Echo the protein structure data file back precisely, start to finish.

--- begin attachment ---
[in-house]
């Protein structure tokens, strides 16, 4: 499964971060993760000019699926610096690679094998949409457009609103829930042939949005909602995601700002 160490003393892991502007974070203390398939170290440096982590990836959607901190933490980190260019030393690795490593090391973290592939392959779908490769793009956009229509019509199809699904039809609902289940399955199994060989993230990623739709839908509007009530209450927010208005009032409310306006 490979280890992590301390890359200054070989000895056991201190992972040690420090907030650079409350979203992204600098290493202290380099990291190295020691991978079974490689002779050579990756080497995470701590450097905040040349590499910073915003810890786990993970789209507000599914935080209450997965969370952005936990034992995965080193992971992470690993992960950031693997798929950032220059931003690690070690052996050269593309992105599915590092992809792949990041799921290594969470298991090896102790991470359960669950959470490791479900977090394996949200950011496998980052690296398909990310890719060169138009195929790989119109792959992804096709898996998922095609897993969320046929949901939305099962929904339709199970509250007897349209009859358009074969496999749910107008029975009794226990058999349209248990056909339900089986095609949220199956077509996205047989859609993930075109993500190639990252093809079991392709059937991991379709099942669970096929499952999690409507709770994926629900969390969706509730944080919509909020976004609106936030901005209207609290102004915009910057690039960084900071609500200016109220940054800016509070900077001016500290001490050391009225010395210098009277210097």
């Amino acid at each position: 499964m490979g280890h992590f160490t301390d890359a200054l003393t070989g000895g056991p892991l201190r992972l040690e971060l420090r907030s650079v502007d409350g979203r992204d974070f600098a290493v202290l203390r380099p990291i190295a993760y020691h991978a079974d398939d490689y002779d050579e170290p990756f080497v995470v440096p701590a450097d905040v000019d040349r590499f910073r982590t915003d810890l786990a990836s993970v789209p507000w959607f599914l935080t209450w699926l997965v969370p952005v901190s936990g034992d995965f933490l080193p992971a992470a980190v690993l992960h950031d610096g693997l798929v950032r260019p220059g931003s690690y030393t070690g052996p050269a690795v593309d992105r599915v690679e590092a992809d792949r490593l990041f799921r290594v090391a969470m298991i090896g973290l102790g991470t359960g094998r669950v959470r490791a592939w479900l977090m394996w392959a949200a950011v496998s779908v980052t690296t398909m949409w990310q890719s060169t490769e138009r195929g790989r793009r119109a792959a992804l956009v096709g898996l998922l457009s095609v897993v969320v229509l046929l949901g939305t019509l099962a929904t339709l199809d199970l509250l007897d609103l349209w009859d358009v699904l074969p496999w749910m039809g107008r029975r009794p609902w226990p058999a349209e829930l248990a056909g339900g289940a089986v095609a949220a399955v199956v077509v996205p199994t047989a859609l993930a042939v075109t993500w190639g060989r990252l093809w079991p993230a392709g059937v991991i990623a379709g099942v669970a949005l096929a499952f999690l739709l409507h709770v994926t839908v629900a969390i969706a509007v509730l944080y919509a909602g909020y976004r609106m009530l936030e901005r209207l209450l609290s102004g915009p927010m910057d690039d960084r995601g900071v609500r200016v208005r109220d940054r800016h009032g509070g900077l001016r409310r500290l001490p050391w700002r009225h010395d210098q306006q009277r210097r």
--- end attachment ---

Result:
[in-house]
């Protein structure tokens, strides 16, 4: 499964971060993760000019699926610096690679094998949409457009609103829930042939949005909602995601700002 160490003393892991502007974070203390398939170290440096982590990836959607901190933490980190260019030393690795490593090391973290592939392959779908490769793009956009229509019509199809699904039809609902289940399955199994060989993230990623739709839908509007009530209450927010208005009032409310306006 490979280890992590301390890359200054070989000895056991201190992972040690420090907030650079409350979203992204600098290493202290380099990291190295020691991978079974490689002779050579990756080497995470701590450097905040040349590499910073915003810890786990993970789209507000599914935080209450997965969370952005936990034992995965080193992971992470690993992960950031693997798929950032220059931003690690070690052996050269593309992105599915590092992809792949990041799921290594969470298991090896102790991470359960669950959470490791479900977090394996949200950011496998980052690296398909990310890719060169138009195929790989119109792959992804096709898996998922095609897993969320046929949901939305099962929904339709199970509250007897349209009859358009074969496999749910107008029975009794226990058999349209248990056909339900089986095609949220199956077509996205047989859609993930075109993500190639990252093809079991392709059937991991379709099942669970096929499952999690409507709770994926629900969390969706509730944080919509909020976004609106936030901005209207609290102004915009910057690039960084900071609500200016109220940054800016509070900077001016500290001490050391009225010395210098009277210097």
């Amino acid at each position: 499964m490979g280890h992590f160490t301390d890359a200054l003393t070989g000895g056991p892991l201190r992972l040690e971060l420090r907030s650079v502007d409350g979203r992204d974070f600098a290493v202290l203390r380099p990291i190295a993760y020691h991978a079974d398939d490689y002779d050579e170290p990756f080497v995470v440096p701590a450097d905040v000019d040349r590499f910073r982590t915003d810890l786990a990836s993970v789209p507000w959607f599914l935080t209450w699926l997965v969370p952005v901190s936990g034992d995965f933490l080193p992971a992470a980190v690993l992960h950031d610096g693997l798929v950032r260019p220059g931003s690690y030393t070690g052996p050269a690795v593309d992105r599915v690679e590092a992809d792949r490593l990041f799921r290594v090391a969470m298991i090896g973290l102790g991470t359960g094998r669950v959470r490791a592939w479900l977090m394996w392959a949200a950011v496998s779908v980052t690296t398909m949409w990310q890719s060169t490769e138009r195929g790989r793009r119109a792959a992804l956009v096709g898996l998922l457009s095609v897993v969320v229509l046929l949901g939305t019509l099962a929904t339709l199809d199970l509250l007897d609103l349209w009859d358009v699904l074969p496999w749910m039809g107008r029975r009794p609902w226990p058999a349209e829930l248990a056909g339900g289940a089986v095609a949220a399955v199956v077509v996205p199994t047989a859609l993930a042939v075109t993500w190639g060989r990252l093809w079991p993230a392709g059937v991991i990623a379709g099942v669970a949005l096929a499952f999690l739709l409507h709770v994926t839908v629900a969390i969706a509007v509730l944080y919509a909602g909020y976004r609106m009530l936030e901005r209207l209450l609290s102004g915009p927010m910057d690039d960084r995601g900071v609500r200016v208005r109220d940054r800016h009032g509070g900077l001016r409310r500290l001490p050391w700002r009225h010395d210098q306006q009277r210097r």